“Larry has given us our understanding of whales, dolphins and porpoises,” said longtime Bay Area friend Terry Peters. “He is the master of whale research. And everything he did revolved around it. He has folks from around the world consulting with him.” Larry’s first large scale whale was Sandy, a 40 foot, 5,000 lb. cement sculpture of the California grey whale. “I remember seeing Sandy for the first time,” continues Terry, “on a flatbed truck in front of my friend Mike’s house in Alameda. She was amazing and huge!” Sandy had a stint at the Santa Cruz Museum, Santa Barabara Museum and eventually moved to her permanent home in front of the Pacific Grove Museum. Then there was her sister, Pheena. The new whale on the flatbed.
“I knew Pheena before she gleamed with her final coat,” recalls Judy Waldear. “I remember staying up all night with the General Whale team sanding and sanding until the sun came up over Fort Mason, where she was built.” That next day Pheena was lifted from her flatbed home by helicopter high above the masts of sailboats in the marina, and placed on the Marina Green in San Francisco. According to Matt Herron (Smithsonian Magazine, January 1976), “Pheena, the flying finback whale, swims in the breeze, floats over trees, chases seagulls, capers with kites. When she comes down, no child approaches at a walk.” He compared the helicopter to the Stork delivering her. And the children climbed all over her, sliding down her tail. For them it was the first time they had seen a whale. As it was for all the bystanders.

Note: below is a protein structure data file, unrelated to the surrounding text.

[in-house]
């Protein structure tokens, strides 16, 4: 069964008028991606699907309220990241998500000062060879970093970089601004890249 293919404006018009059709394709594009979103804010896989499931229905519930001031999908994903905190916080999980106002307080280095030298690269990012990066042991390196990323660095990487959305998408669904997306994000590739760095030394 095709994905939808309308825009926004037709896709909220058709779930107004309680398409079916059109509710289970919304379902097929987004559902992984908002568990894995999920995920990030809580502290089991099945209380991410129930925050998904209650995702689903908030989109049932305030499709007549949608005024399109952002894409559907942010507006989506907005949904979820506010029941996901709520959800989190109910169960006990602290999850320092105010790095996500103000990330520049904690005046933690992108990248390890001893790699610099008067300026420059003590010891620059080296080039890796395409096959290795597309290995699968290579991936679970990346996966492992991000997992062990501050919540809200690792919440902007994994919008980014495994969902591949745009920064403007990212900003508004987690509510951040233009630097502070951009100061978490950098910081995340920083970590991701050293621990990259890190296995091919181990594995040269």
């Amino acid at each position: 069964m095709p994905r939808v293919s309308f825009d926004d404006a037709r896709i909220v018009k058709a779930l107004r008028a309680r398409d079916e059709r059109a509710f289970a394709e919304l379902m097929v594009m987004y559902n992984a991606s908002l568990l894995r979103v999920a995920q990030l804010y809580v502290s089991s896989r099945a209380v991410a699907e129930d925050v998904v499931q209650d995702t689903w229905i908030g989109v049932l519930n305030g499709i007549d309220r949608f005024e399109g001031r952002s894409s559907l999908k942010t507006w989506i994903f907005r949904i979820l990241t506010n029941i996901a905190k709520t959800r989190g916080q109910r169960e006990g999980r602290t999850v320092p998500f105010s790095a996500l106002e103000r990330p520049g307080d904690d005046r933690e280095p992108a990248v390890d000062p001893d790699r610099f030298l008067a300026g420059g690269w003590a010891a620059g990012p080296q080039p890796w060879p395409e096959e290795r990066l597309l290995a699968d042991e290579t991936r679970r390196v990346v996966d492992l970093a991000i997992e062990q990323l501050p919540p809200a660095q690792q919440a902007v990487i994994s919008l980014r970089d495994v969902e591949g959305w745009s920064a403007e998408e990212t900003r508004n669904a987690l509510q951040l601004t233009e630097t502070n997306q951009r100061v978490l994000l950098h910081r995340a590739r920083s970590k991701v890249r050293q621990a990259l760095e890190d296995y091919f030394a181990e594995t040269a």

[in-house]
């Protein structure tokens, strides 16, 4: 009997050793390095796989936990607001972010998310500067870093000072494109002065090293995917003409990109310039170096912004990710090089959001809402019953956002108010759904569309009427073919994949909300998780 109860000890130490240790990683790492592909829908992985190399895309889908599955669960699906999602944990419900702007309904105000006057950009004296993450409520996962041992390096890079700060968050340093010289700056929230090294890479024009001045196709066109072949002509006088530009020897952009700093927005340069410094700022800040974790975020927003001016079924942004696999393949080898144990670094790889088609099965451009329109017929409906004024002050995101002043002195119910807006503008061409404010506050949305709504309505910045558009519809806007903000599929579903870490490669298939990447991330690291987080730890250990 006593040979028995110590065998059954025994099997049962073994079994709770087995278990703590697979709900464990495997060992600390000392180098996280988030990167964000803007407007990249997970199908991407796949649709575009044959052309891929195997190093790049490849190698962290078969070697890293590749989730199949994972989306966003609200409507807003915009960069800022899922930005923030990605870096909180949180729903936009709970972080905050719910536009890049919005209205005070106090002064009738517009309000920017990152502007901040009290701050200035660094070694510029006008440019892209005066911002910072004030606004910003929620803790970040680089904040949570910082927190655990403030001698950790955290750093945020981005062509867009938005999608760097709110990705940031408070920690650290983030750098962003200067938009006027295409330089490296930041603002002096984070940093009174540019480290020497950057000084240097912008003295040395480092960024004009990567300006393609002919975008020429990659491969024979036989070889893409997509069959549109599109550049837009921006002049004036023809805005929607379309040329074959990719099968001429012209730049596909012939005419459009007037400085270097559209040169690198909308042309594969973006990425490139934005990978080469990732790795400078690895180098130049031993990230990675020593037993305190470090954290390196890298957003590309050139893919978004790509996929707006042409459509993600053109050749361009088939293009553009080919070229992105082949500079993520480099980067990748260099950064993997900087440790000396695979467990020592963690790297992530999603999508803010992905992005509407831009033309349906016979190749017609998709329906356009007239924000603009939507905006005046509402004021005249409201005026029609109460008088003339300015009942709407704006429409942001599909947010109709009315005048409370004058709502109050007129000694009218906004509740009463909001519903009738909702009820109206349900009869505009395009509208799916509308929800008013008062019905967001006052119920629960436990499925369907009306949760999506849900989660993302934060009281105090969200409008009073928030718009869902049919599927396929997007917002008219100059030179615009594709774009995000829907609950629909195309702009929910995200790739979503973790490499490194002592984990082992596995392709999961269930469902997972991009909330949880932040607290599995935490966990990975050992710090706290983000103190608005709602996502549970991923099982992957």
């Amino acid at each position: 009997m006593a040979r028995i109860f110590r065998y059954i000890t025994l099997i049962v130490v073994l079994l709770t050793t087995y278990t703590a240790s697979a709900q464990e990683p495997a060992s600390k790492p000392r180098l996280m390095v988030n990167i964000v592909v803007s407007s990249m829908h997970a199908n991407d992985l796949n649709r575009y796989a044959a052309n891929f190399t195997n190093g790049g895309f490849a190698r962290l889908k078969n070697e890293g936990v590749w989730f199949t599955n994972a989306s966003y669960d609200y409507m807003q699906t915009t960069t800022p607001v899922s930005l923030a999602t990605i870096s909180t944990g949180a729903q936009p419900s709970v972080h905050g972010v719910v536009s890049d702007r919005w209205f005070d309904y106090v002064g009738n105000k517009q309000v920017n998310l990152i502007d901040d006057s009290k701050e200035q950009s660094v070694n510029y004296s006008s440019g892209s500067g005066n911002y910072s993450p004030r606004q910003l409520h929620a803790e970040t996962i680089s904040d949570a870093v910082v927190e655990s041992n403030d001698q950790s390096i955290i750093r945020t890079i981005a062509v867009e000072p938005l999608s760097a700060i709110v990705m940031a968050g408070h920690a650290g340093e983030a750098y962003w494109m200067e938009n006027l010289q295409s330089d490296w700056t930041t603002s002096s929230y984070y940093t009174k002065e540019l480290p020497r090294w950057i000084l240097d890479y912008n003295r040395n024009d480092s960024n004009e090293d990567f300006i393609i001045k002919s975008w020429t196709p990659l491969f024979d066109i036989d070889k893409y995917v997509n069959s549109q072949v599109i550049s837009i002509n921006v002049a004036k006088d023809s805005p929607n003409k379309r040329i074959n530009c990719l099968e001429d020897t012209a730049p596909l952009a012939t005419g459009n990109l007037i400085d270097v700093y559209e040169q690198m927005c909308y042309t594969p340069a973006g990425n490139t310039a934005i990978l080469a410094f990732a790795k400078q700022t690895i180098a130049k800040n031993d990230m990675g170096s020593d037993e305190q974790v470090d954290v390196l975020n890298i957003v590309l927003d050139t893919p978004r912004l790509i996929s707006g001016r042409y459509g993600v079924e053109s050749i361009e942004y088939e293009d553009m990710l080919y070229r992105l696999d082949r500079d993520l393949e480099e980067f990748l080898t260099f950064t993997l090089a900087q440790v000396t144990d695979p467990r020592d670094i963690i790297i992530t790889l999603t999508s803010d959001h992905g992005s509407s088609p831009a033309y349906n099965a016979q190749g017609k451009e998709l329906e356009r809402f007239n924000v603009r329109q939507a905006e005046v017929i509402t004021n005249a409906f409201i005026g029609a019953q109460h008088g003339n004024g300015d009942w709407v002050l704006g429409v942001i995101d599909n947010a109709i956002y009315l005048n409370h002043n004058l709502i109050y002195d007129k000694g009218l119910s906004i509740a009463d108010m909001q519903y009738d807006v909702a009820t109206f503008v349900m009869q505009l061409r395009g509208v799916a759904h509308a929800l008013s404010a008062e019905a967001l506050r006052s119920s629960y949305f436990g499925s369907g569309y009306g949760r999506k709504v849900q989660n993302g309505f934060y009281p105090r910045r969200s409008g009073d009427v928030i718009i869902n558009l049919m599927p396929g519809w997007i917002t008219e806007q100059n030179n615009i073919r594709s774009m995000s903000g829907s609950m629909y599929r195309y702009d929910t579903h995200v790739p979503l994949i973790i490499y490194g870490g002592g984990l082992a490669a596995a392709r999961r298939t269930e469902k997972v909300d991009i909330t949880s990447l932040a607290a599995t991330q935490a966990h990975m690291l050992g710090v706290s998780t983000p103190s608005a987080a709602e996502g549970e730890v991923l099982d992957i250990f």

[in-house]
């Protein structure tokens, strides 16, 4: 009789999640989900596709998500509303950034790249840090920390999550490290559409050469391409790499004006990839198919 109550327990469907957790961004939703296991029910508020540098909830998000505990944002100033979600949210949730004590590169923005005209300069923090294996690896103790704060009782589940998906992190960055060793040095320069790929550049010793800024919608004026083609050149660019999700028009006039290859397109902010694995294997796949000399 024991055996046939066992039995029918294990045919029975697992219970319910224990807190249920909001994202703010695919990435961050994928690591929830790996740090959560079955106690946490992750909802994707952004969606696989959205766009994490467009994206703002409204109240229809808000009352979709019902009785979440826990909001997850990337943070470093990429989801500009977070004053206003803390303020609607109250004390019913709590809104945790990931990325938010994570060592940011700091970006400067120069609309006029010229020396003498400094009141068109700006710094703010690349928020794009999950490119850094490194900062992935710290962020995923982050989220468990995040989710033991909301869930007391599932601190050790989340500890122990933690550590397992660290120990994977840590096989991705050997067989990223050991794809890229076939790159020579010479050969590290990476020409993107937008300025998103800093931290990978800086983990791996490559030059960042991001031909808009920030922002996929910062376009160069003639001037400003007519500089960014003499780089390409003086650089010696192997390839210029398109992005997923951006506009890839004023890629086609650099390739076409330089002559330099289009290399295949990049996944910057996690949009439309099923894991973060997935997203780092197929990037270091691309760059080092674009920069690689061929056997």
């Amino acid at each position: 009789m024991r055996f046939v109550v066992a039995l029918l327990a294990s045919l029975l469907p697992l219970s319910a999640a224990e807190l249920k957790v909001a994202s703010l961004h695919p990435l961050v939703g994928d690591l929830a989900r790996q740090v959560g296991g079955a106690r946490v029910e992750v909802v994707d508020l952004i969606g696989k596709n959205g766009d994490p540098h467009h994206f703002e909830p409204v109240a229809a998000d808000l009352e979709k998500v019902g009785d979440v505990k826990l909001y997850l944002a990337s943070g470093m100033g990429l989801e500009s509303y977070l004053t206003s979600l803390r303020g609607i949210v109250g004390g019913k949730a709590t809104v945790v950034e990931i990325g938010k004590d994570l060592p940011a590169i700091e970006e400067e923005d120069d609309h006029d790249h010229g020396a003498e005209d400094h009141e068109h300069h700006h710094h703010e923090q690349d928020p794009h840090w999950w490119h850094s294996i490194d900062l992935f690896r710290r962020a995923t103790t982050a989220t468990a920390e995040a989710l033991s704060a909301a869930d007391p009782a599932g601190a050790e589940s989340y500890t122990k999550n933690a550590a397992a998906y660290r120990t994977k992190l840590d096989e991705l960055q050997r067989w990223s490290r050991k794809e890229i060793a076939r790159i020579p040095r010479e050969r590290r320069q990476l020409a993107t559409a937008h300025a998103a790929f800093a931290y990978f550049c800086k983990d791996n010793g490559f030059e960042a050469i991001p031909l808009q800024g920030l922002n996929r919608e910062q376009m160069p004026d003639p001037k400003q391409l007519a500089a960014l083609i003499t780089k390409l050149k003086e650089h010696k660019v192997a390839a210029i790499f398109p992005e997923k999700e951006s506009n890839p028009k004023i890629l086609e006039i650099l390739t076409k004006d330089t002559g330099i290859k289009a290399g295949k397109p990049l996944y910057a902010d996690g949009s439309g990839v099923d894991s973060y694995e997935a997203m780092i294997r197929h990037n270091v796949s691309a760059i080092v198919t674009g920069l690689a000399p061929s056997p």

After her introduction in San Francisco, captured on all networks, Pheena was placed back on her flatbed truck and traveled all around the country with a grant by World Wildlife Fund, to visit museums so children and adults could experience the beauty and compassion of the fin whale. “And then Pheena found her forever home,” said Mary Foster, Larry’s wife, “at the Lawrence Hall of Science in 1975.”
“Larry’s contribution to understanding whales and to the movement to protect whales is as great as that of any scientist or environmental activist,” continued Craig. “His paintings stood and still stand on their own, with no need for slogans or appeals. They captivate our imaginations and challenge our conscience. I’m sure that our very own Pheena has been physically touched, not to mentioned climbed on, by more people than any image or sculpture of a whale in the world.
“Larry’s work, his books, paintings, murals and sculptures have had a profound impact on the relationship between humans and whales worldwide. We are so pleased and proud to have his largest and perhaps greatest piece here at Lawrence Hall of Science.”
Pheena was restored recently by Bay Marine Works in Richmond. Watch the process!
Come meet Larry Foster and introduce yourself. You will walk away with at least one obtuse new fact about whales, plus you will feel like you were just entertained by one of the great storytellers.
A few books:
- The Blue Whale, National Geographic Society
- The Sierra Club Handbook of Whales and Dolphins, Sierra Club Books
- The World’s Whales, Smithsonian Books
- Mind in the Waters, Charles Scribners Sons